Judy Rosine Hyp (Guest): I just ordered it for my nook! I don’t normally read romance but it actually sounds interesting and more than just romance.

JC: Thanks Judy — yes, while it is a romance and published by a romance publisher, there are some readers that have come up to me and said they felt it was more of a mystery or suspense, and they really enjoyed it that way.

SW: Woohoo! Judy Rosine Hyp thank you for ordering J. C. Conway’s book!

JC: Yes, thank you very much. I hope you thoroughly enjoy the story!

SW: J. C., is Hearts in Ruin available in Kindle and paperback as well?

JRH: I love mystery and suspense!

JC: That’s ideal. Throw in a romance, and that’s what you’ve got.

SW: Judy, feel free to ask J. C. questions about his book.

JRH: Sounds good! I will post on Sezoni’s wall when I am done with it!

SW: J. C., what is the takeaway for the reader?

JC: That would be wonderful, Judy! I’ve only had four reviews so far on Amazon from customers. They’ve all liked it. But I’m certainly anxious to hear more from readers and how they feel about it.

SW: Judy, that would be awesome!

JC: Sezoni Whitfield I guess it’s that there are always more questions than answers, but that’s fine, so long as it is approached with an open mind and being true to yourself. Both of the main characters in this book have to look inside, question their motives, and reconcile that with their actions. Without that, they don’t have a chance against their other troubles.

SW: J. C., what advice do you have for writers who want to become better writers?

JC: There is a lot of good advice out there. Seek it out. Everyone is different. For me, I feel it is most important to (a) dedicate time to writing, and (b) study the craft. It’s tough to take critiques at the beginning. But that’s how you learn fastest. Develop the thick skin it takes to be told your work could be better, and plow forward. Study, write, study write.

Kris Lynn (Guest): Hi, just chiming in – hope it’s not too late. I like the last question – anxious to get your reply J. C. Conway. You are such a good writer, how did you do it – what path did you take to achieve your goals?

JC: Hi Kris! Thank you! I took pretty much that path. I thought I was good when I was younger, but it took quite a few years before I realized that kind of good wasn’t good enough. I dropped the ego and started listening, learning and practicing!

JRH: You didn’t mention Bin……yes I down loaded and starting reading it!

KL: Great answer. And it helps to have a thick skin about people’s reactions, edits, and so forth. I know you are always perfecting your craft.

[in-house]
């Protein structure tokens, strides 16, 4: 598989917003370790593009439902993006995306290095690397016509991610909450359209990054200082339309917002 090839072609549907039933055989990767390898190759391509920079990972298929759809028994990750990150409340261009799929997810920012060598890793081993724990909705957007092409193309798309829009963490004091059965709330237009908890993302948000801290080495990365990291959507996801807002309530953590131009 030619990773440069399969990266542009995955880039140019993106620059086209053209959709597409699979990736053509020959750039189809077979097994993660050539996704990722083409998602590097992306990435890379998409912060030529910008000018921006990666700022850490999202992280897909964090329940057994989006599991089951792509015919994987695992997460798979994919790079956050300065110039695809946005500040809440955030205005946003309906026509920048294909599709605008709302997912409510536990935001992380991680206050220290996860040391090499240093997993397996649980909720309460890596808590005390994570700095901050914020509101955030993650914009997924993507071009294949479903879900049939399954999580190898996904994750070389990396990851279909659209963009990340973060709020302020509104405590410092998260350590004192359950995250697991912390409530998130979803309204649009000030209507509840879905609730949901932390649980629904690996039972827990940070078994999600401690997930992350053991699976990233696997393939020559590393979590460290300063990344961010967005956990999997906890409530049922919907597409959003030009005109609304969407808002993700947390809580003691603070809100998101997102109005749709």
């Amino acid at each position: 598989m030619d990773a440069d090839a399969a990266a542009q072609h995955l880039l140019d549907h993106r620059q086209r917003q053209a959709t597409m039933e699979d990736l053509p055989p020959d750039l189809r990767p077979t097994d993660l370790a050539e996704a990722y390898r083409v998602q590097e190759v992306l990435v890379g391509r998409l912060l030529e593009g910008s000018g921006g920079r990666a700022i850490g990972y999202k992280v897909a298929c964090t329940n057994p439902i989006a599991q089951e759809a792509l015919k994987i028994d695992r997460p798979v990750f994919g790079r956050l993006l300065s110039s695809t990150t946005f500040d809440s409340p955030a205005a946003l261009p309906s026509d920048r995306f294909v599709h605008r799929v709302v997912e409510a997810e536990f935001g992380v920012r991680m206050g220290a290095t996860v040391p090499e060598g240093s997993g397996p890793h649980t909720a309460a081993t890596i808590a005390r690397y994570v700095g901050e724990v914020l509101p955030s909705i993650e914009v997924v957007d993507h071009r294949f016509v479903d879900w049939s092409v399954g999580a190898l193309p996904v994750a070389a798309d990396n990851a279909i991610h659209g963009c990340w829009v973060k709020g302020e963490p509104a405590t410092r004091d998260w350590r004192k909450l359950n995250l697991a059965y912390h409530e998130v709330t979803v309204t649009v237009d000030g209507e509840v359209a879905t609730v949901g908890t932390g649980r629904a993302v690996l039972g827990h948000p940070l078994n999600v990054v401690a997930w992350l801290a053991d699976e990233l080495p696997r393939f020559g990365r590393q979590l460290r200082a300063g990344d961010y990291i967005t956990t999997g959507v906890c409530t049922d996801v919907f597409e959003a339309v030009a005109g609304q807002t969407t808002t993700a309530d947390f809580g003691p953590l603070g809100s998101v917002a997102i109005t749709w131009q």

JC: Judy — Yes. I like Bin and Tala. They appear in the prologue, and you will see them again … they’ve got quite a story of their own.

SW: Hi Kris! Are you currently reading Hearts in Ruin?

JC: Kris — It’s a never ending thing, isn’t it?

JRH: Ok I’m going to check out now. I want to read! Thank you!

JC: Thank you, Judy!

SW: J.C., do you have a favorite quote you’d like to share before we go?

KL: Hi, I’m not sure what protocol is for these Facebook things. I am reading Hearts in Ruin and I was immediately engaged in the story. J. C., there are some similarities in my story to yours, so I am reading (and writing because now I really want to finish my book! I’m jealous) yours closely. Not only for the characters and story, but how you deal with the archaeological side of things.

JC: I like Philip K. Dick’s quote, which appears in VALIS, and I think also in I Hope I shall Arrive Soon — “Reality is that which, when you stop believing in it, doesn’t go away.”

SW: Kris, let me know if you want to do an interview on Facebook when your book releases. Just send me an e-mail to

JC: This has been a lot of fun, Sezoni Whitfield. Thank you very much for hosting. Kris Lynn, definitely take her up on the invitation. I am looking forward to you publishing your work.

KL: Oh my gosh. I will definitely like to do that. I hope to finish in the next couple of weeks with the first draft. Still need to revise etc. etc. So, I’m a ways out. So happy for J. C. This is a terrific book.

SW: J. C., thank you for joining us this evening! We enjoyed learning about Hearts in Ruin.

KL: Goodbye and keep writing, J. C. On to the next book!

JC: Thank you. Have a wonderful evening.

SW: Kris and Judy, Thank you both for participating in the chat! Judy, I’m glad you found something good to read!